Purpose: This systematic review aimed to synthesize the available evidence on the effects of a high-protein diet on appetite sensations in individuals with overweight and obesity.
Methods: Two authors independently conducted literature searches, study selection, design of the method, and quality appraisal. The main inclusion criteria were studies involving protocols that present a protein intake greater than 1.2 g/kg/day or 25% of the total daily energy content compared to a normal protein diet, i.e., 0.8-1.2 g/kg/day or 15%-20% of the total energy content. Studies that evaluated test meals or diet within a period of less than 7 days and participants with diabetes, cancer, or other specific conditions were excluded from this review. The literature search was updated until November 2019 using the main databases available.
Results: Of a total of 4191 records, ten articles met the inclusion criteria and included a total of 1079 subjects. In six studies, participants experienced enhanced fullness or satiety in response to a high-dietary protein intake, of which four studies had an intervention period of 10-12 weeks.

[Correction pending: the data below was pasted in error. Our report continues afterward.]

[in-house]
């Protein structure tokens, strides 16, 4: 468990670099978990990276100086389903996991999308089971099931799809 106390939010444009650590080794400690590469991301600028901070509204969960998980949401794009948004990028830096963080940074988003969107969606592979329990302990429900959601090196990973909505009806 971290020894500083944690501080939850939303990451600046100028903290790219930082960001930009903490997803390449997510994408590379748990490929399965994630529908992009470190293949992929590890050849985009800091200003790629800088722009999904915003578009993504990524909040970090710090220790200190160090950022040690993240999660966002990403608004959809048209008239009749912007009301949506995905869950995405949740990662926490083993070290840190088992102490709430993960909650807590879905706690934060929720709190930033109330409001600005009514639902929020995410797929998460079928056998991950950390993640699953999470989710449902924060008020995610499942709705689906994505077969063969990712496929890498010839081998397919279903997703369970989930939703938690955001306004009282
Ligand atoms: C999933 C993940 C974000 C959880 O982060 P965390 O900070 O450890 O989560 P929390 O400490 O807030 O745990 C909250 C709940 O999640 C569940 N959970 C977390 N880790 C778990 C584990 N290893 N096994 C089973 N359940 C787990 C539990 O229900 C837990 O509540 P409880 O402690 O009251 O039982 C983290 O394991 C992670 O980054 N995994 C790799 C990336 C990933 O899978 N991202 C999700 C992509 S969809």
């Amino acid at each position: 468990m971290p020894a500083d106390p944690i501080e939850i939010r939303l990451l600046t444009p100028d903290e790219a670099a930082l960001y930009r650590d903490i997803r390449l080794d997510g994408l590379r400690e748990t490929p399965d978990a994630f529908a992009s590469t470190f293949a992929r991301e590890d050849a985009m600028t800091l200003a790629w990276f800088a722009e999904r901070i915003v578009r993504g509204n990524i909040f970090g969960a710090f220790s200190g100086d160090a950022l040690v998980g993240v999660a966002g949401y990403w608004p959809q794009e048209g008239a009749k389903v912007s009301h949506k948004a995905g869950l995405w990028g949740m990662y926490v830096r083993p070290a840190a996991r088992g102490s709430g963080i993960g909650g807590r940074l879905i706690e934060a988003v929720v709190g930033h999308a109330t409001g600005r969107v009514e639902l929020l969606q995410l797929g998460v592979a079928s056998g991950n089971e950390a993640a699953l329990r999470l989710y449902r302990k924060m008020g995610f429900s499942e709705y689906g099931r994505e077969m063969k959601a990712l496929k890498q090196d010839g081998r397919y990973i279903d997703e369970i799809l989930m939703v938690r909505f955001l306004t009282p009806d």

Conclusion: Our results suggest that among individuals with overweight or obesity, higher dietary protein intake may influence appetite sensations by enhancing fullness or satiety. The low level of evidence, due to the heterogeneity of the protocols and the high risk of bias, highlights the need for further studies to confirm these results.
Keywords: Appetite; Dietary assessment; Hunger; Obesity; Protein intake; Satiety response.